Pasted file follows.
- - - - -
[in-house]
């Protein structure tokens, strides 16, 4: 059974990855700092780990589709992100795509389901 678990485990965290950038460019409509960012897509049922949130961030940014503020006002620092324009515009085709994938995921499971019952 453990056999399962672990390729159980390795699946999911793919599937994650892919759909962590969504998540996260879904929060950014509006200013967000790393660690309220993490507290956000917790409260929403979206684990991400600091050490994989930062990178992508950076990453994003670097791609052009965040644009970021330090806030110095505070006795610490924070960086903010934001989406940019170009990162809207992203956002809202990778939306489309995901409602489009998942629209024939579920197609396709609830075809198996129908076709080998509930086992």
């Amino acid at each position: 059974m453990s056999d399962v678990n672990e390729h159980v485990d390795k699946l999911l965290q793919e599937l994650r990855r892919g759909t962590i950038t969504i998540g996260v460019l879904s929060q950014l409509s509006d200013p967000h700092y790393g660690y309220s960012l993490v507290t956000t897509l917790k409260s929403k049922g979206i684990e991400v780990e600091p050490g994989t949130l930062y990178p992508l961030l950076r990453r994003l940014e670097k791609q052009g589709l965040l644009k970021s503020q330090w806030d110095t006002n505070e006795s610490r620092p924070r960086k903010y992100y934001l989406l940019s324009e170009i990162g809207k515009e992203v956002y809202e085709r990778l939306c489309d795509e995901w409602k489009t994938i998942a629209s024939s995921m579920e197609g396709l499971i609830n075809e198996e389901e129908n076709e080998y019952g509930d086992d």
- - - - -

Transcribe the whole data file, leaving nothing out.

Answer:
[in-house]
């Protein structure tokens, strides 16, 4: 059974990855700092780990589709992100795509389901 678990485990965290950038460019409509960012897509049922949130961030940014503020006002620092324009515009085709994938995921499971019952 453990056999399962672990390729159980390795699946999911793919599937994650892919759909962590969504998540996260879904929060950014509006200013967000790393660690309220993490507290956000917790409260929403979206684990991400600091050490994989930062990178992508950076990453994003670097791609052009965040644009970021330090806030110095505070006795610490924070960086903010934001989406940019170009990162809207992203956002809202990778939306489309995901409602489009998942629209024939579920197609396709609830075809198996129908076709080998509930086992």
């Amino acid at each position: 059974m453990s056999d399962v678990n672990e390729h159980v485990d390795k699946l999911l965290q793919e599937l994650r990855r892919g759909t962590i950038t969504i998540g996260v460019l879904s929060q950014l409509s509006d200013p967000h700092y790393g660690y309220s960012l993490v507290t956000t897509l917790k409260s929403k049922g979206i684990e991400v780990e600091p050490g994989t949130l930062y990178p992508l961030l950076r990453r994003l940014e670097k791609q052009g589709l965040l644009k970021s503020q330090w806030d110095t006002n505070e006795s610490r620092p924070r960086k903010y992100y934001l989406l940019s324009e170009i990162g809207k515009e992203v956002y809202e085709r990778l939306c489309d795509e995901w409602k489009t994938i998942a629209s024939s995921m579920e197609g396709l499971i609830n075809e198996e389901e129908n076709e080998y019952g509930d086992d």